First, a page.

“II—PRISONERS OF WAR.—1. Shortage of meat in the commercial market and difficulties attending the procurement of both canned and fresh meat and other critical items for the armed forces make it imperative that such items used for prisoner of war messes be reduced to a minimum and that meat be confined to varieties which are in least demand by American citizens … Issue charts will indicate a maximum of 4 ounces of meat per man per day including eggs.
e. Sausage products will be limited to those products authorized by OPA specifications for civilians according to MPB 389; bologna and frankfurters, types 3 and 4; liver sausage other than Braunschweiger; liver loaf; pork, or breakfast sausage, types 3 or 4; minced luncheon meat; berliner sausage; meat loaf, miscellaneous, types 3 and 4; Polish sausage, type 3, MPR 389, and scrapple.”
Finally, a “Prisoner Of War Menu Guide for German And Italian Prisoners Of War” dated August 4, 1945, specifies 20 lbs of bologna per 100 men in each instance of it being served during a 10-day menu, which fits the specification of “a maximum of 4 ounces of meat per man per day.”
The modified Fleischsalat then appears as item #4 within this Menu Guide under Sandwiches:
“c. The following is a partial list of sandwiches which have been made from the issue and used successfully by many work details:
(1) Bologna, sliced
(2) Bologna & pickle
(3) Bologna & cheese
(4) Chopped bologna, mustard, chopped eggs, and chopped pickle
(5) Bologna loaf (chopped or ground bologna, mixed with bread or cooked oatmeal, flour, onions; baked and sliced cold)
(6) Meat loaf (briskets, shanks, or mutton boned, ground; ingredients added as in 5 above)
(7) Sliced egg
(8) Chopped egg & pickle
(9) Chopped egg & chopped cheese
(10) Sliced cheese with mustard
(12) Marmalade & peanut butter or apple butter
(13) Peanut butter and syrup
(14) Fish Loaf, (prepared as in 5 above)
(15) Fat back, sliced
(16) Fat back and cooked beans (mashed, with mustard or pickles added)
(17) Cheese Loaf (ground cheese, eggs, mustard, vinegar, oil and pepper)
(13) Fish and Bean Spread (cooked fish and cooked beans mashed and mixed with bread or cracker crumbs with added condiments)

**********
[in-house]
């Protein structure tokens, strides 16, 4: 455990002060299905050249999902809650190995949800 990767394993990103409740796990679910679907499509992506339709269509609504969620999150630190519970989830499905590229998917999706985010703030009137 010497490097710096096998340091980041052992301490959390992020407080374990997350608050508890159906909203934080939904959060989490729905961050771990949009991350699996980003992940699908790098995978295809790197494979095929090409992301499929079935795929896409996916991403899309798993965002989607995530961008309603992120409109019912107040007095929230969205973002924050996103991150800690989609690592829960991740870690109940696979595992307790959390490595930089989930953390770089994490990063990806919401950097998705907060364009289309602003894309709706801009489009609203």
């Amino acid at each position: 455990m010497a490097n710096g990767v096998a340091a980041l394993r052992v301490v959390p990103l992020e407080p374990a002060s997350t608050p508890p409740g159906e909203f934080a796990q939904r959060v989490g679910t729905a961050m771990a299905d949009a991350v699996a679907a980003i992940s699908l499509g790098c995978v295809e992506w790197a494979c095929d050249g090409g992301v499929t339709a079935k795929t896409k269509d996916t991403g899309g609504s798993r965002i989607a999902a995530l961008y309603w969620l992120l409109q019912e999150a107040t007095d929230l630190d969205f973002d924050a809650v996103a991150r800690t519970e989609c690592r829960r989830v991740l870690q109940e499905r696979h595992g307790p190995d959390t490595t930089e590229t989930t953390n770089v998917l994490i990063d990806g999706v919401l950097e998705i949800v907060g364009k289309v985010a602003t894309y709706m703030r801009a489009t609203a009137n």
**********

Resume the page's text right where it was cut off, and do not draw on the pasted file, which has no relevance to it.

(19) Cheese, lettuce and pickle”
Of course, ya’ gotta have good meat. Finding the right ring bologna is an important step as it affects the flavor of the finished spread. The most popular ring bologna, such as Ekrich and many others, have roots in the Pennsylvania Dutch communities. What you want to find is a good German ring bologna, as the Pennsylvania Dutch versions won’t taste the same whatsoever.
Koegel’s Ring Bologna is the only stuff most home cooks use for this recipe. Albert Koegel was raised in the city of Durlach, Germany, in the late 1800s. When he was of age he joined one of Germany’s well-respected apprenticeship programs under the supervision of a Master Butcher. In a few years he had earned his Meister Wurstmacher designation, indicating he was a Master Sausagemaker. The product I use, shown below, is his own original recipe from the early 20th century. Find yourself a good local German meatpacker (there are many, such as at Alpine Village in Torrance, California) and use their ring bologna.
There’s another option as well, which is what Nehring’s uses. We’ll get to that shortly …
Koegel ring bologna, one of the preferred products for this recipe.
In the recipe below for Ground Bologna Sandwich Spread, I include a step about skinning the ring bologna before grinding it. However, the hot dogs in natural casings for the Homestyle Flint-Style Coney Sauce that I make regularly don’t get skinned before being sent through the same grinder. Unfortunately one day my brain swapped the two procedures. I made a batch of this spread for Mary and I … while only glancing at the recipe for ingredient amounts. As I was grinding the ring bologna, I noticed the ground bologna seemed to stay inside of the grinder more than usual. I thought maybe the disks on the front of the grinder were simply stuffed so, using a butter knife, I dug all the meat out of the disassembled grinder, then finished the batch of sandwich spread.
The following day after eating sandwiches made from this batch for lunch, we had a good laugh (more Mary than myself as it was at my expense!) over having to dig large pieces of natural casing from each bite of our sandwiches.